“Consumer interest in animal welfare is growing across all key red meat markets, while retailers are increasingly concerned about shopper and investor scrutiny of the products they source.
“This is translating to action,” Mr Norton said.
“To discount or fail to communicate these global macro trends – or take no action to protect the farmgate income of prime lamb producers – would represent a dereliction of MLA’s mission and strategic imperative.
“Major retailers Waitrose, Sainsburys, Tesco, Marks & Spencer, Aldi and Lidl have developed tighter animal welfare requirements and communicate these.”
Mr Norton said he has always conveyed the position of the food consumer in the context of animal welfare issues such as mulesing.
“MLA collects a levy from the prime lamb industry, which is a food industry where the consumer is king.
“I have never said that mulesing should be banned, I have only ever said that a consumer if they saw mulesing in the prime lamb industry, it would have a dramatic impact on farm gate price,” he said.
“What a lot of people don’t understand is that the prime lamb is in the food industry, not the fibre industry.”
Mr Norton said MLA had also never said it would do any research on mulesing, “because it is not required in the prime lamb industry.”
“This is what a lot of people don’t understand, we have always portrayed the perceptions of the consumer and the risks in putting consumers off a product.
“They will change a market overnight and that’s consistently what I’ve said,” he said.
“For anyone to say that MLA wants to ban mulesing is just disingenuous.”
Mr Norton said his comments regarding mulesing have been made within MLA’s responsibilities to the prime lamb industry and what consumers, domestically and globally, are telling MLA and the industry regarding their expectations of sustainable food production.
“This is consistent with a key plank of the Sheep Industry Strategic Plan (SISP) 2020, which is to monitor and respond to community perceptions and concerns about practices in the sheep industry.”
Consumer perception data is not specific …. yet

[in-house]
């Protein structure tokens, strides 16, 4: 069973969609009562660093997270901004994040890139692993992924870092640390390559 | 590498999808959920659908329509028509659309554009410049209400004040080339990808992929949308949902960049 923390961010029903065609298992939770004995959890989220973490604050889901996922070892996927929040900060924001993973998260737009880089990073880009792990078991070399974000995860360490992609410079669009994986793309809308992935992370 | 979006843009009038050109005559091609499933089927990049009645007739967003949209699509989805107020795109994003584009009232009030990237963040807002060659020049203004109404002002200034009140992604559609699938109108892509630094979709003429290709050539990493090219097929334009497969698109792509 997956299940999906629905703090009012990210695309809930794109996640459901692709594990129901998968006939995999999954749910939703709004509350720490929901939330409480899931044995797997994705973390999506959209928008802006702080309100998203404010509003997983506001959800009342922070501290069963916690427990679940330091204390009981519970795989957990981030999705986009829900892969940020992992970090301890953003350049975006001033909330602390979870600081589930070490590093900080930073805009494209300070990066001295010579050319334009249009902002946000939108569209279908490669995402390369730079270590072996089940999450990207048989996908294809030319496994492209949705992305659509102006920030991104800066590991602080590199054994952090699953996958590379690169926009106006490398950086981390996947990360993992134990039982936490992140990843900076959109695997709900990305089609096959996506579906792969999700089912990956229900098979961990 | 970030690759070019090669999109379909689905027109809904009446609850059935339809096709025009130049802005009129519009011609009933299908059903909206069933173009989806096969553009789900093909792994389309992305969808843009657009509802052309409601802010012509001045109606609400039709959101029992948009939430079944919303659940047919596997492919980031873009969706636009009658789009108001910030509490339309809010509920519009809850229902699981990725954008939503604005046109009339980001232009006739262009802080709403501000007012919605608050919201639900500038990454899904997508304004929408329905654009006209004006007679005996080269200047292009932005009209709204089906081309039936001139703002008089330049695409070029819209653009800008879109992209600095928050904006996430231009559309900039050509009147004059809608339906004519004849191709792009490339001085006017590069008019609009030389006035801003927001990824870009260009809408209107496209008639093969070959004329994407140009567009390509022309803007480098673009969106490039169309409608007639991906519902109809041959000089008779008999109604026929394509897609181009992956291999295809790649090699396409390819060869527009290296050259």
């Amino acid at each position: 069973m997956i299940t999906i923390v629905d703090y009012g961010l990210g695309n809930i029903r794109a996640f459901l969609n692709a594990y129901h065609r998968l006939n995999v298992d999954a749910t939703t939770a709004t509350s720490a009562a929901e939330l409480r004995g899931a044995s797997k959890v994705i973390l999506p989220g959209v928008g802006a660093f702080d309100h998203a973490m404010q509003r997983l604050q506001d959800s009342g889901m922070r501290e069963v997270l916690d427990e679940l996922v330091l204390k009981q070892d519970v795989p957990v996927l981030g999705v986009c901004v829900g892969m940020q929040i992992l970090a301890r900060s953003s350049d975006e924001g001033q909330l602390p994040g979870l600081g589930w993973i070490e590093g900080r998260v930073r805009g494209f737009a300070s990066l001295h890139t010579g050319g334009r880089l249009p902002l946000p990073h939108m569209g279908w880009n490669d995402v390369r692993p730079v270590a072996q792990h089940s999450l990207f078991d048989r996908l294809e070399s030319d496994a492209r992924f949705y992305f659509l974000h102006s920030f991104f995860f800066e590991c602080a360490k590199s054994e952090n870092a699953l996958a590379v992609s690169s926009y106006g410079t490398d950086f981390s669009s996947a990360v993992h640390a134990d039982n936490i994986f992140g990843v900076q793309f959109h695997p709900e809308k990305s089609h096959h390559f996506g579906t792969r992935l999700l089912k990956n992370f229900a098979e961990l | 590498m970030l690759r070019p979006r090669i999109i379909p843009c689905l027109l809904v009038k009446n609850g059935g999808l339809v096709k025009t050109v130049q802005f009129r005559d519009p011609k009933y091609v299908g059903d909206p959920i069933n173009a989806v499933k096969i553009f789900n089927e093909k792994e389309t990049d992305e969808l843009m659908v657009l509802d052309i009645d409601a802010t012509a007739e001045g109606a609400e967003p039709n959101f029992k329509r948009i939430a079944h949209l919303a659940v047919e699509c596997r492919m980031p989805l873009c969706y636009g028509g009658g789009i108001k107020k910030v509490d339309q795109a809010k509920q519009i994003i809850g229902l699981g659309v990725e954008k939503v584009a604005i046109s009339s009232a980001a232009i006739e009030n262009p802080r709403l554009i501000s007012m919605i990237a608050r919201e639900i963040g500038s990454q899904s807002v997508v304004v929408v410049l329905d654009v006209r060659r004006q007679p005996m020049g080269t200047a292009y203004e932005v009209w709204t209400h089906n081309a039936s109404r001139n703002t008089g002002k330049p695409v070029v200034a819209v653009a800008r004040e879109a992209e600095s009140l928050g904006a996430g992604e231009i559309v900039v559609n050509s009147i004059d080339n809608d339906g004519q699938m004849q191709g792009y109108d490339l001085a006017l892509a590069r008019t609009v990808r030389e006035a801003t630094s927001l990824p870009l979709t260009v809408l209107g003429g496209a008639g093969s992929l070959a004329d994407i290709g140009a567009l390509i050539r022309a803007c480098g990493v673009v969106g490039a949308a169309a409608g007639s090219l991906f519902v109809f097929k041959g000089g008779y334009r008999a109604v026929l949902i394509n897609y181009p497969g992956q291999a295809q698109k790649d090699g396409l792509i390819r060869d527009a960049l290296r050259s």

Sheepmeat Council of Australia chief executive officer Dr Kat Giles said the consumer insight data classified animal welfare as a broad category, but didn’t yet specify particular practices such as mulesing.
“I think the signals that we will receive will be from the markets.”
She said some markets had indicated to the SCA that animal welfare standards were important to them.
“In particular the EU; they often specify that welfare standards are important.
“So I think the real driver will come from international markets, but we may possibly see the consumer start to consider animal welfare and break it down into other categories, but at this stage we don’t.”
The SCA has asked MLA to keep it informed about consumer and market perceptions in regard to animal welfare categories and mulesing. The council is also working with MLA to understand the extent of mulesing within the Australian sheep meat industry, and consumer and customer insights and preferences, to inform a policy position on mulesing.
“We’re supporting of looking at the (animal welfare) risk and how we can mitigate the risk in the sheep industry, so on that basis we support anything that looks into addressing those risks.”
Current SCA policy is that sheep meat producers phase out mulesing as soon as practical and to promote best practice, including the use of pain relief for all invasive procedures.
Dr Giles said mulesing is a recognised practice that is carried out in the sheep industry, to control breech strike and has proved effective in improving long-term welfare outcomes of sheep retained for breeding and wool production.
“However, as an industry we also understand and recognise our responsibilities to consumers and the broader community who have high expectations around animal welfare and a growing interest in the provenance of the food they purchase.
“We believe that in prime lamb production systems, prime lambs should not be mulesed and producers are encouraged to introduce genetics and management changes to enable prime lamb mothers not to be mulesed.”
She said that SCA is aware that mulesing is done early, as required by the Australian Animal Welfare Standards for sheep, which meant that at the time of mulesing, lambs maybe targeted for wool production, but due to season or market changes there is a change in destination.